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The European Union has only had even a complementary competence in cultural matters since 1992 and the Treaty of Maastricht. Before this date the Union had of course taken part in one-off cultural projects, such as the restoration of the acropolis in Athens in 1975 or the founding of the European Youth Orchestra. The first real engagement in cultural policy however was in 1985 with the setting up of the European City of Culture programme by the European Council under the motivation of Melina Mercouri. In 1990 a European competition was organised by the Commission – ‘Europe-scène culturelle’. In 1991 this became the Kaleidoscope programme (reorganised in both 1994 and 1996).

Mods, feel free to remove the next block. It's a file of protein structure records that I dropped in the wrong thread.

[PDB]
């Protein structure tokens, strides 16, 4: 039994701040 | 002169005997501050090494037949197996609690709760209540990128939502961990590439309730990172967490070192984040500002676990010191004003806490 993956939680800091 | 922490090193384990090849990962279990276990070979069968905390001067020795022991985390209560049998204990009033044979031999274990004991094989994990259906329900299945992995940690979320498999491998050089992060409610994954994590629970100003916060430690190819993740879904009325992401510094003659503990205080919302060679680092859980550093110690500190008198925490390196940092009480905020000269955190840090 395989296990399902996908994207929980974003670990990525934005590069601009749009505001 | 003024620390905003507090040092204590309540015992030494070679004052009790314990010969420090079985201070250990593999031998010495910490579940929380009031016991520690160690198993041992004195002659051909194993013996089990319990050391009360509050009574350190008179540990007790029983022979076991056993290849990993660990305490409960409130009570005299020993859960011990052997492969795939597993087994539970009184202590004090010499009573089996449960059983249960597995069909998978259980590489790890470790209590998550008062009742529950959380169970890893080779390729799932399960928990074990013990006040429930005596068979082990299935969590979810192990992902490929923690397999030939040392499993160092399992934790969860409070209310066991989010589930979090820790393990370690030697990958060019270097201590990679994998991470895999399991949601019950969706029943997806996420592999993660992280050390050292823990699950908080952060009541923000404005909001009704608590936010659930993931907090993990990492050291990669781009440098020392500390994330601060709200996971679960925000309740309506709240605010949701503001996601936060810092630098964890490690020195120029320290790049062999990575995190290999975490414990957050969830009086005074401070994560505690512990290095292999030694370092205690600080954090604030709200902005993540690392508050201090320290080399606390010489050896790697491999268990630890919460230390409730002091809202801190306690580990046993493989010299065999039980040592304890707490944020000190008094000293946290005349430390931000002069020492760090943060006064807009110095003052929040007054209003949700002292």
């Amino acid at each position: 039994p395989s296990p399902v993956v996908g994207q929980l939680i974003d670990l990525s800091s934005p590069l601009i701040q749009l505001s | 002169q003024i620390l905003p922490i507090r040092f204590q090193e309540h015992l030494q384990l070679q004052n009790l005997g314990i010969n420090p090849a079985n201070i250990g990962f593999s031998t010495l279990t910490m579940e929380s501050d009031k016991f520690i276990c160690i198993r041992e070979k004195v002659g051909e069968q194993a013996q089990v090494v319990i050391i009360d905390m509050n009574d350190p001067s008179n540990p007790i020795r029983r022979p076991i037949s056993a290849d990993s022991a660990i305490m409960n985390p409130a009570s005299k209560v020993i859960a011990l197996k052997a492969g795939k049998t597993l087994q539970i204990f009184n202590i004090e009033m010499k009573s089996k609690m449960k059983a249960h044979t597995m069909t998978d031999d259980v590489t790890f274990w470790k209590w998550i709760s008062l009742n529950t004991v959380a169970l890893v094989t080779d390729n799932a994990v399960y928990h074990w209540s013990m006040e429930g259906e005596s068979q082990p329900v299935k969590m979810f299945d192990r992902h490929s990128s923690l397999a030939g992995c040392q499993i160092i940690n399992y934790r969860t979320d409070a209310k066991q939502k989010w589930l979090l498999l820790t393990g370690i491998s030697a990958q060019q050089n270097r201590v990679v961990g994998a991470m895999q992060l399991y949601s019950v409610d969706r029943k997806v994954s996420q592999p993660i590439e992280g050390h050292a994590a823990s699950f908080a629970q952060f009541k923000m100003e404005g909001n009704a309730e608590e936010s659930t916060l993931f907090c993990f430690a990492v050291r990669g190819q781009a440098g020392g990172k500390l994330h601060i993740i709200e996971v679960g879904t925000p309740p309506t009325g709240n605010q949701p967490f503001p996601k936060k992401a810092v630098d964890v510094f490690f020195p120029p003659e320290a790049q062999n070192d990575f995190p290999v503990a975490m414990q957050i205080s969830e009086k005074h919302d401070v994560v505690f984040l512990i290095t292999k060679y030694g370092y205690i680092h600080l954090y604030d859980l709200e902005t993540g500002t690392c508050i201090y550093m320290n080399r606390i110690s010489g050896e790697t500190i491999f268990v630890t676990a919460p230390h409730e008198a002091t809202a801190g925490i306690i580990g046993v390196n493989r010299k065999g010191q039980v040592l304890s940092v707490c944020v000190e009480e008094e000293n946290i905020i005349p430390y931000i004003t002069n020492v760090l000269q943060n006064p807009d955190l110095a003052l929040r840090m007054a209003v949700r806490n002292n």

In 1992 the European Union treaty allowed culture to be treated as a community competence and gave the Union an appropriate legal base for its work in this area. Using this foundation three programmes were devised in the period 1996 – 1999:
In 1999, as the three programmes drew to a close, the institutions set up a single overarching mechanism called Culture 2000 (for initially five years, later extended to seven).
- Kaleidoscope to encourage artistic creation and European cultural cooperation
- Ariane in the book and translation sector
- Raphaël to encourage Member States actions to support heritage projects